In the quiet world of poetry, Billy Collins is a rock star. The former U.S. poet laureate regularly draws standing-room-only crowds, his books top best-seller lists, his poems enthrall readers and critics, and each time he reads on National Public Radio, he wins more fans.
He's so popular that after a skirmish between competing publishers, he won a three-book contract and a six-figure advance unheard of in the poetry genre with publishing giant Random House. His celebrity status even extends to his friendships; actor Bill Murray gave Collins a hilarious introduction at the sold-out reading captured on his Billy Collins Live CD.
Celebrated for not only his written words, but also for his wit and charm, Collins seems a natural for reading his poetry to adoring audiences. Asked about it, he explains:
"I have really no interest in any of my poems once they're written, and to give public readings is to feign interest."
Wait, what? Could it be that "America's favorite poet" doesn't like us as much as we like him? Is he faking it to please his fans?
Generously, he softens this admission.
"But, I'm happy to do it and I'm grateful to be invited and it's gratifying ... to get the feedback from people, because writing poetry is one of the most solitary things you can do."
Whew. So maybe the love is mutual.
Collins, who turns 67 on Saturday, has created a brand of poetry that illuminates ordinary life experiences, with observations both laugh-out-loud funny and insightful. Take "Litany," for instance, which opens with the poet saying things like, "You are the dew on the morning grass," but quickly moves on to insist, "There is just no way that you are the pine-scented air."
"The perfect poem for me to write," Collins says, "... would be a poem where you, the reader, can't tell if I'm being serious or funny, and the poem is simultaneously both."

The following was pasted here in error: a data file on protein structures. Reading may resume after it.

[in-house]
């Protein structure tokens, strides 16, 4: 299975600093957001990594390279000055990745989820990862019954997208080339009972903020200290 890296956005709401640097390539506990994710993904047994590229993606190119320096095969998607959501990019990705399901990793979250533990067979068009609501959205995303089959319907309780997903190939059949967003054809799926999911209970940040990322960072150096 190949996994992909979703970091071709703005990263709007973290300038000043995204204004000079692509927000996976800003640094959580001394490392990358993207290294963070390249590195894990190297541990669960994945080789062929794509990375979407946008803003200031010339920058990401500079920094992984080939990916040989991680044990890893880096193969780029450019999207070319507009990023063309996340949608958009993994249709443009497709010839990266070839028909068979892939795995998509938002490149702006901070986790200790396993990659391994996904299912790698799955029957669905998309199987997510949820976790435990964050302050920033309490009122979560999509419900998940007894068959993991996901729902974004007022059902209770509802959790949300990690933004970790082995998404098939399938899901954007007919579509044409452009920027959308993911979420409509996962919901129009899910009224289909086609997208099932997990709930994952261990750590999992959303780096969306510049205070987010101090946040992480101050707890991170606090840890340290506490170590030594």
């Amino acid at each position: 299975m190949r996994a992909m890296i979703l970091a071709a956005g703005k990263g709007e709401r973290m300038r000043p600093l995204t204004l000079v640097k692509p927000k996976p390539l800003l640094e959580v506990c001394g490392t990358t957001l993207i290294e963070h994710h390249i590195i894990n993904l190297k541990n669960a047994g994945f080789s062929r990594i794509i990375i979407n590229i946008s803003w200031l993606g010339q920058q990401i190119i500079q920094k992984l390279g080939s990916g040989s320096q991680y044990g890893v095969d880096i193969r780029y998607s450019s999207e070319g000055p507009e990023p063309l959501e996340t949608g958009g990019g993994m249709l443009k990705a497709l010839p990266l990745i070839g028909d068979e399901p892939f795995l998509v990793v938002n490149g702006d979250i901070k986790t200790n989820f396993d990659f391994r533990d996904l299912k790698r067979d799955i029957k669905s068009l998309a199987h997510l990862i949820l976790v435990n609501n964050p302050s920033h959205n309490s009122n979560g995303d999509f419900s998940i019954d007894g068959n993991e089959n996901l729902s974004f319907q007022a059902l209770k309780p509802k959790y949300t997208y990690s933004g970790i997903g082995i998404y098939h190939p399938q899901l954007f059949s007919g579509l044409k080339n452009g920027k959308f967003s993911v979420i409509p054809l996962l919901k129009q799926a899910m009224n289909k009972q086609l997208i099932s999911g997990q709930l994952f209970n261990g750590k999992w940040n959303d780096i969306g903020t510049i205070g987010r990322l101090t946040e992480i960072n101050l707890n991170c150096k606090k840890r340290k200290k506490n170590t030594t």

The characterization actually applies to his tales of being a 15-year-old, when, as an aspiring poet, he says, he wrote plenty of horrific verse.
"Most of it featured imagery that you would find in a tattoo parlor knives, daggers, barbed wire around my heart," he deadpans. "I had my heart broken by some insensitive ninth-grade girl, so that spurred me on."
He didn't publish his first volume of poetry until after age 40. He pleads ignorance in regard to what he was doing in "those missing years," though he and many thankful would-be poets know he was working as an English professor, most recently at Lehman College in New York.
Collins downplays any contributions he may have made to a younger generation of poets by claiming that much of his art can't be taught.
"You can be a guidance counselor to writers," he says, "... but very little of what happens in the throes of composition is transferable or even explainable.
"A fellow poet once said, "If I knew where my ideas came from, I would go there and not come back.'"
Fortunately for fans everywhere, Collins remains stuck here even at those pesky readings with all of us.